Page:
By ROGER MOONEY
DAVIE, Fla. – Josh Carlson pulled up a chair inside the office of the school guidance counselor one February morning and greeted a visitor.
“Salve,” he said.
It was the summer after his senior year, the summer he should have spent preparing for his freshman year of college.
Josh, a senior at American Preparatory Academy, a private K-12 school in Davie, Florida, taught himself Latin last summer.
That’s Latin for “hello.”
was a summer spent reflecting on what went wrong during that senior year, and
why he was required to repeat it.
“Just a lack of motivation on my part,” said Josh, 17.
This lack of motivation was a never-ending source of frustration for Josh’s mother, Kadirah Abdel, his guidance counselor, Norman Levitan, and American Prep principal, Soraya Matos.
They each sensed a serious student inside Josh yearning for an opportunity to be set free. He could be engaging with his teachers, capable of leading the class in a deep discussion on the topic for that day. He could also be disruptive and unmotivated, unwilling to complete his assignments on time.
Matos said she would have allowed Josh to participate last May in the graduation ceremony and make up the work during summer school, but he failed too many classes to make that possible. She hoped having Josh repeat his senior year would be a wake-up call.
“I wanted to give him another chance,” Matos said. “I believed it was a maturity issue and eventually he would understand that this was his last chance.”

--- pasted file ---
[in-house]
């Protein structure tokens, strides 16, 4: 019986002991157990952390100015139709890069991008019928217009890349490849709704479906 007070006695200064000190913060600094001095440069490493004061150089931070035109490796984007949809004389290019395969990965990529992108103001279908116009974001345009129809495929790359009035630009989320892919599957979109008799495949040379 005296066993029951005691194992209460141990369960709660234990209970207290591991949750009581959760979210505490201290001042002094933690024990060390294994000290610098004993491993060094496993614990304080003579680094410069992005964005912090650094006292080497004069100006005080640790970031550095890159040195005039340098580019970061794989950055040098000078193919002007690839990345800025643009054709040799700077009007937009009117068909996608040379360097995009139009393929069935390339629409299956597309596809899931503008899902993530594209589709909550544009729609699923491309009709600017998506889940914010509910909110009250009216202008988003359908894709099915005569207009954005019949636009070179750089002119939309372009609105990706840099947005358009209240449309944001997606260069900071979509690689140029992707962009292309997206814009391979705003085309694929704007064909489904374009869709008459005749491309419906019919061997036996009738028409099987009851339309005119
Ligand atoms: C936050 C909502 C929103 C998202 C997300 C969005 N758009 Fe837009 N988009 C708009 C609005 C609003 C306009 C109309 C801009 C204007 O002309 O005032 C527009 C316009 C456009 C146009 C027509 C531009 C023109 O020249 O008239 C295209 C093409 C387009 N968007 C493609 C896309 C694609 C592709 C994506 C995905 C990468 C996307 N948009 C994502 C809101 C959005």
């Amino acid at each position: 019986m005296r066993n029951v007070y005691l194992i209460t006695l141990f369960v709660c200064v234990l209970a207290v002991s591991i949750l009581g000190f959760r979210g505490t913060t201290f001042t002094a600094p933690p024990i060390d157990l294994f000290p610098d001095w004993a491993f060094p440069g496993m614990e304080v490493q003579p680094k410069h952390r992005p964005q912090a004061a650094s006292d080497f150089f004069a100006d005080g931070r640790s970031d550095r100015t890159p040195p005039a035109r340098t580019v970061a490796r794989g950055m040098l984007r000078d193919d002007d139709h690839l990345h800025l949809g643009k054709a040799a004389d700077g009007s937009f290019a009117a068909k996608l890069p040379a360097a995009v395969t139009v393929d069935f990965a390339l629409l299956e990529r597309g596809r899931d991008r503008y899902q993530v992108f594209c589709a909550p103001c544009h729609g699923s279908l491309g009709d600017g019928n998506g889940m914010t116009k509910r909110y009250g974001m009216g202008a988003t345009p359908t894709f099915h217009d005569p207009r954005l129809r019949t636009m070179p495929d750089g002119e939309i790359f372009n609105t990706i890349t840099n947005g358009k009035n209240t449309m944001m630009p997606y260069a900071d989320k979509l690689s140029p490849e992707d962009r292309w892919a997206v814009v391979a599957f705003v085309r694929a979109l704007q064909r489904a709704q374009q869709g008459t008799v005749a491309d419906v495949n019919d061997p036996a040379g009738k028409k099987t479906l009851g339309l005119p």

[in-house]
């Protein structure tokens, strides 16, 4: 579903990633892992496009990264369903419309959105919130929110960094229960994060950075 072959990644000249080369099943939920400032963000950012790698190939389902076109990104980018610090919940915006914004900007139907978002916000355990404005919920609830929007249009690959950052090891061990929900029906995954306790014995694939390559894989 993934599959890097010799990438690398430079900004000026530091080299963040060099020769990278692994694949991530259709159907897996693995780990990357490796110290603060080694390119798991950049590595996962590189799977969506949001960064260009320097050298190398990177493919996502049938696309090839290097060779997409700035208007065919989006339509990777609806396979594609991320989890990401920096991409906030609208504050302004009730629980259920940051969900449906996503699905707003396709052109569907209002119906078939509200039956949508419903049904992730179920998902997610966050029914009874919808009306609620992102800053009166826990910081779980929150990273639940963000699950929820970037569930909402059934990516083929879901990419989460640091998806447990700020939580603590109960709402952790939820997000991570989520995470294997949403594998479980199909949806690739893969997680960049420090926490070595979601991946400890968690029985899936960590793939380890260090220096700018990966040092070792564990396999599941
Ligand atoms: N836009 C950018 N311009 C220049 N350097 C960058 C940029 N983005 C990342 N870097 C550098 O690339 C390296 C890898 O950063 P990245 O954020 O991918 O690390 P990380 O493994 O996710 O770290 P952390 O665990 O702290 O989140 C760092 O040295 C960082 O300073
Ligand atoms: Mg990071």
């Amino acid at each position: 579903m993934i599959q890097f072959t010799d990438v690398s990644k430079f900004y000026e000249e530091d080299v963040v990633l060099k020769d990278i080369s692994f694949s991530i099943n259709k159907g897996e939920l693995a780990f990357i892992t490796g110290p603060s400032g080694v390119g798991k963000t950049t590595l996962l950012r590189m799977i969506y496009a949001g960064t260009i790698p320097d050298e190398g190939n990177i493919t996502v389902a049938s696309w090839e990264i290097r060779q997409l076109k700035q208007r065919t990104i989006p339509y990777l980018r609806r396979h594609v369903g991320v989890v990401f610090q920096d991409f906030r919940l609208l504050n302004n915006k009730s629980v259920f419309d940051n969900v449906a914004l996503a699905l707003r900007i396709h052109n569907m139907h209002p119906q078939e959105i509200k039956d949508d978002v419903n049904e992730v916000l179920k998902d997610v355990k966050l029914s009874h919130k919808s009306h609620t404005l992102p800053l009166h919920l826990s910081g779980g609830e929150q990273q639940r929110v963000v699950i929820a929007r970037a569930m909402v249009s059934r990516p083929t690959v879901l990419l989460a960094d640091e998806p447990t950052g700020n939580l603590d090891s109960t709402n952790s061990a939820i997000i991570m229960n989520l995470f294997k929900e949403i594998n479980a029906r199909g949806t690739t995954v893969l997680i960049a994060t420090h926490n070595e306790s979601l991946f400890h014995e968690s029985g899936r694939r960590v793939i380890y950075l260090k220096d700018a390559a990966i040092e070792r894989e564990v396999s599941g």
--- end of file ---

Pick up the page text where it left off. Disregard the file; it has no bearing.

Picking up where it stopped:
“I pondered the way I was doing things over the summer,” Josh said. “I thought, ‘Man, I got really step up, because I’m repeating.’ It was sort of the cataclysmic moment for me. I knew I had to do something to improve my study ethic.”
That he taught himself to speak Latin by using the Duolingo app proved what Levitan always believed about Josh.
“He’s very bright,” Levitan said.
“A different kid”
Josh never fit in at his neighborhood schools.
“He was very to himself, very shy,” Abdel said. “The other kids were into stuff he wasn’t interested in.”
The other kids were into pop culture. Josh was into Julius Cesar.
The other kids read Facebook posts. Josh read the dictionary.
“He was bullied and picked on,” Abdel said. “That was my main concern. That’s when I knew I had to take action here, do something. I heard about alternative schools. I did my research, looked up different kinds of schools. There are alternative schools for kids who have had issues in public schools, because they didn’t fit in.”
Plus, Abdel said, administrators at Josh’s neighborhood school wanted to place him in classes for emotionally challenged students.
“He didn’t have a disability,” Abdel said. “They’re quick to label kids in public school. They couldn’t put him in special ed, so he was put in this class called ‘EH,’ emotionally handicapped children, basically kids who acted up.”
Abdel said her son did act up in class, and it was because he was bored.